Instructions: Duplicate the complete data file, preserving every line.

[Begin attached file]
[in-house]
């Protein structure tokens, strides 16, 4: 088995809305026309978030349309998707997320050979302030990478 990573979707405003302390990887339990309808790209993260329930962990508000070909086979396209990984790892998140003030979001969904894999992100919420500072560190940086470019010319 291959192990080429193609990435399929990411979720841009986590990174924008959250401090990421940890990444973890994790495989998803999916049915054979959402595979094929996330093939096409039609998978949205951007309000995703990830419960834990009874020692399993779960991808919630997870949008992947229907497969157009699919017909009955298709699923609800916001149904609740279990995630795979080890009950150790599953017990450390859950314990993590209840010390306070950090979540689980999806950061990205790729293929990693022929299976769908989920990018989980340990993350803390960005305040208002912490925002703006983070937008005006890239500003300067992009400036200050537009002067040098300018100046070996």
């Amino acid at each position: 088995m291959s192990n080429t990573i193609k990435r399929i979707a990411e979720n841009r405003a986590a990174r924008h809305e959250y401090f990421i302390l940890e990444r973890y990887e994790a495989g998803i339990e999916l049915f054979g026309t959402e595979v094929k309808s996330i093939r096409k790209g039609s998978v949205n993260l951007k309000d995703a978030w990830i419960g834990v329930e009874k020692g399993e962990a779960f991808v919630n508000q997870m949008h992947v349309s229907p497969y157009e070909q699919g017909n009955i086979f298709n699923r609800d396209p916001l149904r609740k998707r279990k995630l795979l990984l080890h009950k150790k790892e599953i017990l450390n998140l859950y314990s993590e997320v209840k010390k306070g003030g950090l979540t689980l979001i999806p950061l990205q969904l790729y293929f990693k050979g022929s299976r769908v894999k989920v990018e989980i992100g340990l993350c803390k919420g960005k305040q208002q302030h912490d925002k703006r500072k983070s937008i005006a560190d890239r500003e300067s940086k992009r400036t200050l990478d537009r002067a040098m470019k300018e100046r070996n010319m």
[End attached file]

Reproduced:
[in-house]
């Protein structure tokens, strides 16, 4: 088995809305026309978030349309998707997320050979302030990478 990573979707405003302390990887339990309808790209993260329930962990508000070909086979396209990984790892998140003030979001969904894999992100919420500072560190940086470019010319 291959192990080429193609990435399929990411979720841009986590990174924008959250401090990421940890990444973890994790495989998803999916049915054979959402595979094929996330093939096409039609998978949205951007309000995703990830419960834990009874020692399993779960991808919630997870949008992947229907497969157009699919017909009955298709699923609800916001149904609740279990995630795979080890009950150790599953017990450390859950314990993590209840010390306070950090979540689980999806950061990205790729293929990693022929299976769908989920990018989980340990993350803390960005305040208002912490925002703006983070937008005006890239500003300067992009400036200050537009002067040098300018100046070996």
């Amino acid at each position: 088995m291959s192990n080429t990573i193609k990435r399929i979707a990411e979720n841009r405003a986590a990174r924008h809305e959250y401090f990421i302390l940890e990444r973890y990887e994790a495989g998803i339990e999916l049915f054979g026309t959402e595979v094929k309808s996330i093939r096409k790209g039609s998978v949205n993260l951007k309000d995703a978030w990830i419960g834990v329930e009874k020692g399993e962990a779960f991808v919630n508000q997870m949008h992947v349309s229907p497969y157009e070909q699919g017909n009955i086979f298709n699923r609800d396209p916001l149904r609740k998707r279990k995630l795979l990984l080890h009950k150790k790892e599953i017990l450390n998140l859950y314990s993590e997320v209840k010390k306070g003030g950090l979540t689980l979001i999806p950061l990205q969904l790729y293929f990693k050979g022929s299976r769908v894999k989920v990018e989980i992100g340990l993350c803390k919420g960005k305040q208002q302030h912490d925002k703006r500072k983070s937008i005006a560190d890239r500003e300067s940086k992009r400036t200050l990478d537009r002067a040098m470019k300018e100046r070996n010319m």